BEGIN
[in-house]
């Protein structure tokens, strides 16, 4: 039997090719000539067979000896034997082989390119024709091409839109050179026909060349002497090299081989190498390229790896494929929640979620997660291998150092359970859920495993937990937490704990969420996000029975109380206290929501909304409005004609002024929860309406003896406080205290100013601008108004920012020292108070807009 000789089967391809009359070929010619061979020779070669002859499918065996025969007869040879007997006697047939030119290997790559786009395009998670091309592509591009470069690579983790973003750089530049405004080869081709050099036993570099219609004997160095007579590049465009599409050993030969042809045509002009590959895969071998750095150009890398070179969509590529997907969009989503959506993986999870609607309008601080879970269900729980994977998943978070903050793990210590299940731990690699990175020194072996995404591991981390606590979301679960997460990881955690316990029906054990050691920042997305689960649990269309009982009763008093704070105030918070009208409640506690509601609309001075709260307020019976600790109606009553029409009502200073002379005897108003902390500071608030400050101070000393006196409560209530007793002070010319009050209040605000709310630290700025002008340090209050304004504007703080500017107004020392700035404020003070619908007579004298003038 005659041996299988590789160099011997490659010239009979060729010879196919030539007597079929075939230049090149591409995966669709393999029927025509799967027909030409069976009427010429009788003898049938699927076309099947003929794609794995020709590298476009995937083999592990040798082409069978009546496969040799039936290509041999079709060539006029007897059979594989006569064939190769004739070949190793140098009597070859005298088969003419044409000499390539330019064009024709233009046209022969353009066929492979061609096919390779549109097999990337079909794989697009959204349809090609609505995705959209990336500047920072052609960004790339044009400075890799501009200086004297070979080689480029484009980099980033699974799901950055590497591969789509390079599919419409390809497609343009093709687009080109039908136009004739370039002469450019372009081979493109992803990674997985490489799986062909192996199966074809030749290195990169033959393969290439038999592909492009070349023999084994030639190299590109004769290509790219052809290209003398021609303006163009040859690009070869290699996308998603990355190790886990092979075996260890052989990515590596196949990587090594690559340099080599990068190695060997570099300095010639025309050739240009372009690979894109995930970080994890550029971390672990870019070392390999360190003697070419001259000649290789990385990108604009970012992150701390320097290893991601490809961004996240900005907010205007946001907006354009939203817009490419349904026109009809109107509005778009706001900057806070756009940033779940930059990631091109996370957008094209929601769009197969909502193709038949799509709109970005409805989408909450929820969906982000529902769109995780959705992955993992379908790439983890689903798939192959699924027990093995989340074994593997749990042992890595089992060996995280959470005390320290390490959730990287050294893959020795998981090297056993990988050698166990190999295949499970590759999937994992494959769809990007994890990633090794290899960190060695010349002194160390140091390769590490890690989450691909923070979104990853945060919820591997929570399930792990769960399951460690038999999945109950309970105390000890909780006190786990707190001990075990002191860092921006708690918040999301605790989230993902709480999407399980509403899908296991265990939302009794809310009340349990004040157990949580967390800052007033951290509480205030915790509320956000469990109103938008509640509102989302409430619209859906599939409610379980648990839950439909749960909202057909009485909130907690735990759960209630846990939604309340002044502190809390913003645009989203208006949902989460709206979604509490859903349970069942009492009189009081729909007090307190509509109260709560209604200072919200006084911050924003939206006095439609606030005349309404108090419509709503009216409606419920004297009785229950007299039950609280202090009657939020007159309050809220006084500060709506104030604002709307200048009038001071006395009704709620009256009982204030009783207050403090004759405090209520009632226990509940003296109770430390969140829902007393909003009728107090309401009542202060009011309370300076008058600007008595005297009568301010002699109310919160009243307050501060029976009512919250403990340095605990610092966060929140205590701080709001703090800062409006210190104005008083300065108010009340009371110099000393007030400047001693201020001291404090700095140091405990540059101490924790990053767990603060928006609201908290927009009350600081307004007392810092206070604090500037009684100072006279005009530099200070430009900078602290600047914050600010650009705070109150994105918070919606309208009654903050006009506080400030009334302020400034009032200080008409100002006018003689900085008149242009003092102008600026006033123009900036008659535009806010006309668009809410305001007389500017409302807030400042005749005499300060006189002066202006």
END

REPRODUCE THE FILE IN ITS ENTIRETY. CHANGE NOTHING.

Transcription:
[in-house]
């Protein structure tokens, strides 16, 4: 039997090719000539067979000896034997082989390119024709091409839109050179026909060349002497090299081989190498390229790896494929929640979620997660291998150092359970859920495993937990937490704990969420996000029975109380206290929501909304409005004609002024929860309406003896406080205290100013601008108004920012020292108070807009 000789089967391809009359070929010619061979020779070669002859499918065996025969007869040879007997006697047939030119290997790559786009395009998670091309592509591009470069690579983790973003750089530049405004080869081709050099036993570099219609004997160095007579590049465009599409050993030969042809045509002009590959895969071998750095150009890398070179969509590529997907969009989503959506993986999870609607309008601080879970269900729980994977998943978070903050793990210590299940731990690699990175020194072996995404591991981390606590979301679960997460990881955690316990029906054990050691920042997305689960649990269309009982009763008093704070105030918070009208409640506690509601609309001075709260307020019976600790109606009553029409009502200073002379005897108003902390500071608030400050101070000393006196409560209530007793002070010319009050209040605000709310630290700025002008340090209050304004504007703080500017107004020392700035404020003070619908007579004298003038 005659041996299988590789160099011997490659010239009979060729010879196919030539007597079929075939230049090149591409995966669709393999029927025509799967027909030409069976009427010429009788003898049938699927076309099947003929794609794995020709590298476009995937083999592990040798082409069978009546496969040799039936290509041999079709060539006029007897059979594989006569064939190769004739070949190793140098009597070859005298088969003419044409000499390539330019064009024709233009046209022969353009066929492979061609096919390779549109097999990337079909794989697009959204349809090609609505995705959209990336500047920072052609960004790339044009400075890799501009200086004297070979080689480029484009980099980033699974799901950055590497591969789509390079599919419409390809497609343009093709687009080109039908136009004739370039002469450019372009081979493109992803990674997985490489799986062909192996199966074809030749290195990169033959393969290439038999592909492009070349023999084994030639190299590109004769290509790219052809290209003398021609303006163009040859690009070869290699996308998603990355190790886990092979075996260890052989990515590596196949990587090594690559340099080599990068190695060997570099300095010639025309050739240009372009690979894109995930970080994890550029971390672990870019070392390999360190003697070419001259000649290789990385990108604009970012992150701390320097290893991601490809961004996240900005907010205007946001907006354009939203817009490419349904026109009809109107509005778009706001900057806070756009940033779940930059990631091109996370957008094209929601769009197969909502193709038949799509709109970005409805989408909450929820969906982000529902769109995780959705992955993992379908790439983890689903798939192959699924027990093995989340074994593997749990042992890595089992060996995280959470005390320290390490959730990287050294893959020795998981090297056993990988050698166990190999295949499970590759999937994992494959769809990007994890990633090794290899960190060695010349002194160390140091390769590490890690989450691909923070979104990853945060919820591997929570399930792990769960399951460690038999999945109950309970105390000890909780006190786990707190001990075990002191860092921006708690918040999301605790989230993902709480999407399980509403899908296991265990939302009794809310009340349990004040157990949580967390800052007033951290509480205030915790509320956000469990109103938008509640509102989302409430619209859906599939409610379980648990839950439909749960909202057909009485909130907690735990759960209630846990939604309340002044502190809390913003645009989203208006949902989460709206979604509490859903349970069942009492009189009081729909007090307190509509109260709560209604200072919200006084911050924003939206006095439609606030005349309404108090419509709503009216409606419920004297009785229950007299039950609280202090009657939020007159309050809220006084500060709506104030604002709307200048009038001071006395009704709620009256009982204030009783207050403090004759405090209520009632226990509940003296109770430390969140829902007393909003009728107090309401009542202060009011309370300076008058600007008595005297009568301010002699109310919160009243307050501060029976009512919250403990340095605990610092966060929140205590701080709001703090800062409006210190104005008083300065108010009340009371110099000393007030400047001693201020001291404090700095140091405990540059101490924790990053767990603060928006609201908290927009009350600081307004007392810092206070604090500037009684100072006279005009530099200070430009900078602290600047914050600010650009705070109150994105918070919606309208009654903050006009506080400030009334302020400034009032200080008409100002006018003689900085008149242009003092102008600026006033123009900036008659535009806010006309668009809410305001007389500017409302807030400042005749005499300060006189002066202006």